The biggest burden for Star Wars’ production, at least in regards to optics, was the American public’s perception of science fiction as a genre, particularly within “serious” artistic circles. Relegated to the same stigma other niche genres, such as horror and fantasy, had to face, science fiction was often dismissed as too pulpy to show any artistic potential. That is, despite several science fiction stories, such as Frankenstein and Brave New World, becoming canonized as classic analyses of the human condition.
Science fiction was so derided, even Harlan Ellison, one of the genre’s most prolific writers, refused to be associated with the term. Star Wars, as a movie belonging to this stigmatized genre that relies heavily on special effects, was predictably met with condescension and derision.
Science fiction movies and television shows, even serious ones, are commonplace nowadays. There is even an entire channel dedicated to the genre. Alien, a celebrated hybridization of two stigmatized genres — science fiction and the aforementioned horror — was released a year after Star Wars and is one of the most celebrated films of its decade and genres.
While science fiction’s place in society is far from perfect, people have no trouble taking it seriously. The stark difference in attitude is why Star Wars was so risky, and why its success was a miracle like no other for George Lucas.
How Star Wars Reinvented Hollywood Success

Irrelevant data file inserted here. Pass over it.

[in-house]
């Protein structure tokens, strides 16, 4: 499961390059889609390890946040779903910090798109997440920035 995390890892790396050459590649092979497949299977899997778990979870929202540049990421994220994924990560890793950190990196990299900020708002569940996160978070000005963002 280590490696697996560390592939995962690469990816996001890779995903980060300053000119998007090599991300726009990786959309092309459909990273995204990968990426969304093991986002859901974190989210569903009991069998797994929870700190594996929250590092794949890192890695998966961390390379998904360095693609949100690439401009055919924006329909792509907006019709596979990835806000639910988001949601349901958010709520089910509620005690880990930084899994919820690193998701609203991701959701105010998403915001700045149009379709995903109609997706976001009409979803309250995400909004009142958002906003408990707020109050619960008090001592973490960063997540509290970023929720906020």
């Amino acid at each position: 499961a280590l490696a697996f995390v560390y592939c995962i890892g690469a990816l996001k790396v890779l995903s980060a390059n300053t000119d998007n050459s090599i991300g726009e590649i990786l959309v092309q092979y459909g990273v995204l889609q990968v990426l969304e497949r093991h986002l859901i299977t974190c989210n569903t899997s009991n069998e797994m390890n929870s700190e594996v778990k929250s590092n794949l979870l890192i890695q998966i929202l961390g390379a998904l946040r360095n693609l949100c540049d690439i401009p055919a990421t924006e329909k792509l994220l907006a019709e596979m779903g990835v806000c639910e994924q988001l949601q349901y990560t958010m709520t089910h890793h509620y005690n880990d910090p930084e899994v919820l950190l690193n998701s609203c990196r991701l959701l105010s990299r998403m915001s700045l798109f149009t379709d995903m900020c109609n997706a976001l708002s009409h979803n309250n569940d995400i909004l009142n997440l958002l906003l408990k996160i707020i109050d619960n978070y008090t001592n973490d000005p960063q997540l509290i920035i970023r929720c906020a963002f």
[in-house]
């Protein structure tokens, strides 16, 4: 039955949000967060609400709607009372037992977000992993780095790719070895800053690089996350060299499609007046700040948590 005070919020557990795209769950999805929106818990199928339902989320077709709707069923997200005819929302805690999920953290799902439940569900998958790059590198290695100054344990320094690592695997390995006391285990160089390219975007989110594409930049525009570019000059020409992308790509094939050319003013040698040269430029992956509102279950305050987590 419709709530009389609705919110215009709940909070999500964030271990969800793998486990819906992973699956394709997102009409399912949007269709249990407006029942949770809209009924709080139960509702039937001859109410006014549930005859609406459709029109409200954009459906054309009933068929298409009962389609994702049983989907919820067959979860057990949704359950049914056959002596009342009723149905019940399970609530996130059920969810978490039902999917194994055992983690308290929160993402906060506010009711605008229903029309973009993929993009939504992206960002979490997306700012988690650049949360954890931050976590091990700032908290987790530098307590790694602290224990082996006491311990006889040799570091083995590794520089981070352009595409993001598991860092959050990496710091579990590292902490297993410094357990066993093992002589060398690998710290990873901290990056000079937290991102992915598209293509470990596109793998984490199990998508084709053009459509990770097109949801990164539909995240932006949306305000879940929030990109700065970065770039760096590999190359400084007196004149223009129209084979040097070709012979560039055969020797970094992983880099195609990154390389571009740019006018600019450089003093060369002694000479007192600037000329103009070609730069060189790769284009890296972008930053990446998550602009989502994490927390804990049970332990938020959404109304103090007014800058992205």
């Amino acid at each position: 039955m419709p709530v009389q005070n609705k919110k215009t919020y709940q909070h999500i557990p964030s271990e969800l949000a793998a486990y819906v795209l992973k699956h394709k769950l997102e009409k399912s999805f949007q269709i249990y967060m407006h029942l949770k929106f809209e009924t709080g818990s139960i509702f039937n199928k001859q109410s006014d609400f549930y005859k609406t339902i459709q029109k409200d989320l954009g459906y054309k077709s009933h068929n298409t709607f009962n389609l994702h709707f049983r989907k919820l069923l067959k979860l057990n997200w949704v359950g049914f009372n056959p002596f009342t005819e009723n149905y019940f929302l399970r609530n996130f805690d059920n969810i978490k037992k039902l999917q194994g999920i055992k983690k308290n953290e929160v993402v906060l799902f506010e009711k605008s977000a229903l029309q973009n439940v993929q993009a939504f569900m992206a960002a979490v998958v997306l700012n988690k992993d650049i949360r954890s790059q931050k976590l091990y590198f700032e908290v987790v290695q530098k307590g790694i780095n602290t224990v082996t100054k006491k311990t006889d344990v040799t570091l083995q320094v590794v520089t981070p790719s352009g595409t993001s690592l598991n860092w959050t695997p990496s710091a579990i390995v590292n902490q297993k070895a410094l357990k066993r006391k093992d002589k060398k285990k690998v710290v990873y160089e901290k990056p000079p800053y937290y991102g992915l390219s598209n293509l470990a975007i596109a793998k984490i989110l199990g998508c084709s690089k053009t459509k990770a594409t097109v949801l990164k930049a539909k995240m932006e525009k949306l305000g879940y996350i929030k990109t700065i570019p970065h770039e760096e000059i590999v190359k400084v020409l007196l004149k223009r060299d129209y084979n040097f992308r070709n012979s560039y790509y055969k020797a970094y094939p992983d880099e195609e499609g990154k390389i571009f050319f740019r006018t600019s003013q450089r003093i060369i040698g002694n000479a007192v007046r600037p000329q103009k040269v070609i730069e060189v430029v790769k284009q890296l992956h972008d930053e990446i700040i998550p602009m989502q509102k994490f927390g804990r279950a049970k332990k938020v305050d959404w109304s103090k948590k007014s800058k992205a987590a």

The blockbuster is now the kind of work expected out of filmmakers in Hollywood. While there were still comments from the executives behind commercial filmmaking, especially with how marketable movie stars became, all films were expected to be singular stories, and not make money beyond the box office.
Star Wars might not have completely revamped how blockbusters and the commercial aspects of filmmaking are dealt with in Hollywood, but it was certainly a major player. Steven Spielberg and his unexpected hit, Jaws, truly started the blockbuster movement, and that was only a couple of years before Star Wars’ release. George Lucas’ faith in his own work likely depended on how beloved and impactful Jaws was.
Back then, aside from maybe animated movies, especially the ones made by Disney, there was not a lot of merchandise tied to the release of new films. As a result, when George Lucas decided to cut part of his salary to get all the profits gained from Star Wars products, executives thought the deal was a steal. The contract ended up being a steal, but to Lucas’ benefit.
How Star Wars Led the Rise of Film Merchandise
Merchandise tied to Star Wars was inevitable, even for a Hollywood fan of the time. While the world’s unique inhabitants, landmarks, and objects are the product of George Lucas’ own imagination, some of them, like the lightsabers and non-human characters like Chewbacca and R2-D2, are ideal for merchandising. In hindsight, Star Wars was a perfect movie to promote through merchandise, especially the likes of posters, toys and clothing.
Even still, George Lucas was unsure of the film’s success, and so was the cast and crew. Only Peter Cushing and Alec Guinness, who played Grand Moff Tarkin and Obi-Wan Kenobi, respectively, thought the movie would have any lasting appeal, let alone financial success; this, despite Guinness’ infamous disdain for the film’s plot and dialogue.
The gloom felt during production quickly turned to bliss as soon as Star Wars came out. Instantly successful, it became a dominant force in the box office and most critics enjoyed the seemingly cheesy space adventure. The film got what it wanted for Hollywood standards, and kickstarted a “revolution.” The stigma surrounding science fiction, and Star Wars’ success led numerous people to associate the movie with children, but the success integrated people of all ages.